We’ve covered what’s best about the Swift 7, and so here’s the next question: What compromises did Acer make with its attempt to shave off as much notebook as it could?
Good luck getting used to things — the extra function keys like brightness and volume are all over the place.
Performance is one issue, although it’s not necessarily the result of the notebook being so thin. The Swift 7 utilizes a 7th-generation Intel Core i7-7Y75 CPU. That means it’s fallen behind today’s fastest mobile processors (including those using Intel’s much-improved 8th-gen Y-series CPUs) and we noted some sluggishness in its overall performance. But other notebooks that aren’t aiming for extreme thinness use the same processor to extend battery life and run quietly.
Unfortunately, battery capacity was limited by the size. There’s just not a lot of space inside so thin a chassis. There are only 35 watt-hours available, and that severely limits the Swift 7’s longevity. It’s not the shortest-lasting notebook we’ve tested, and it’s competitive with the Spectre 13 (which uses a higher-power U-series processor), but it represents a real compromise in portability.
Those aren’t our favorite aspects of the device, but they’re hardly dealbreakers. So, what’s this big compromise we’ve been referencing? Well, the answer is simple, and perhaps not surprising: In a nutshell, the input options are extremely problematic.
We can’t fault the keyboard’s mechanism. It has surprising travel and a precise feel that makes typing a breeze. But Acer implemented a funky and very non-standard layout when it comes to extra function keys like brightness and volume controls. They’re all over the place and hard to follow — good luck getting used to things.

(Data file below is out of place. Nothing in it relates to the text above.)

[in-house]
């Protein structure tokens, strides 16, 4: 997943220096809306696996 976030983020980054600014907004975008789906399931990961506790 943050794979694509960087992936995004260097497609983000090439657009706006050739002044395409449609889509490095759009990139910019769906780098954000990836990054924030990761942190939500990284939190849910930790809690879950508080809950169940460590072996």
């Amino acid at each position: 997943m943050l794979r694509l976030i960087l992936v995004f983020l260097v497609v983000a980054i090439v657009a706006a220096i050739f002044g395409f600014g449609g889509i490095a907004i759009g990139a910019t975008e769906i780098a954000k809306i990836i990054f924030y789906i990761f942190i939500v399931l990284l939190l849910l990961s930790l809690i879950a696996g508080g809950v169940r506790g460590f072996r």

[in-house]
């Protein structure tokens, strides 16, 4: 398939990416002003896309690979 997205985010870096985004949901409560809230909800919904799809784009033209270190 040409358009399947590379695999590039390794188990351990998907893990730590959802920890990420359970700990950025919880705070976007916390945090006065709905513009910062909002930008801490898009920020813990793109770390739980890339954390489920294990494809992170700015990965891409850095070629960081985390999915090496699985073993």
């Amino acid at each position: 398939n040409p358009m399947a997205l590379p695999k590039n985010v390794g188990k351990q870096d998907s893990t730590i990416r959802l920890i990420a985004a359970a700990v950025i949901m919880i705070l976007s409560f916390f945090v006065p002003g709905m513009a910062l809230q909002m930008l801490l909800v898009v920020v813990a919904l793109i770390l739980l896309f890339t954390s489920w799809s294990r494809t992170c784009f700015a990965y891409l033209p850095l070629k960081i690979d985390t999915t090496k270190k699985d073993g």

But the worst thing about the Swift 7, and we assume it’s because Acer couldn’t fit anything better, is the touchpad. It’s a Microsoft Precision model with great gesture control and Corning Gorilla Glass 2. But here’s the kicker: It doesn’t move. It’s a single solid piece without buttons. It’s a lot like Apple’s MacBook Pro touchpad, only there’s no haptic functionality at all.
That’s right; you can’t click the touchpad.
You’re limited entirely to taps, and while that works for most functionality once you learn the full range of Windows 10 multitouch gestures, there are some things you can’t do. For example, there’s no way that we could discover to select text with the touchpad. You’re relegated to using the keyboard only, or maybe the touch-enabled display.
Really, it’s just a bad experience. Maybe you’ll get used to it if the Swift 7 is the only notebook you ever use, but we doubt that you’ll ever like it. And even tapping on the hard surface doesn’t feel right. It’s the one thing that makes us wish the Swift 7 were just slightly thicker.
Acer succeeded in its obsessive focus on achieving a single-minded objective. Make the thinnest touchscreen notebook possible. But along the way, Acer also failed in making a notebook that you’re going to want to buy and use. Even if, like us, you really love holding the Swift 7 in your hands, you’re not going to want to use that touchpad. And until user interfaces and input mechanisms completely change, that’s an important thing to dislike so much.
The Swift 7 feels a lot like the future, we’re just not quite ready for it yet.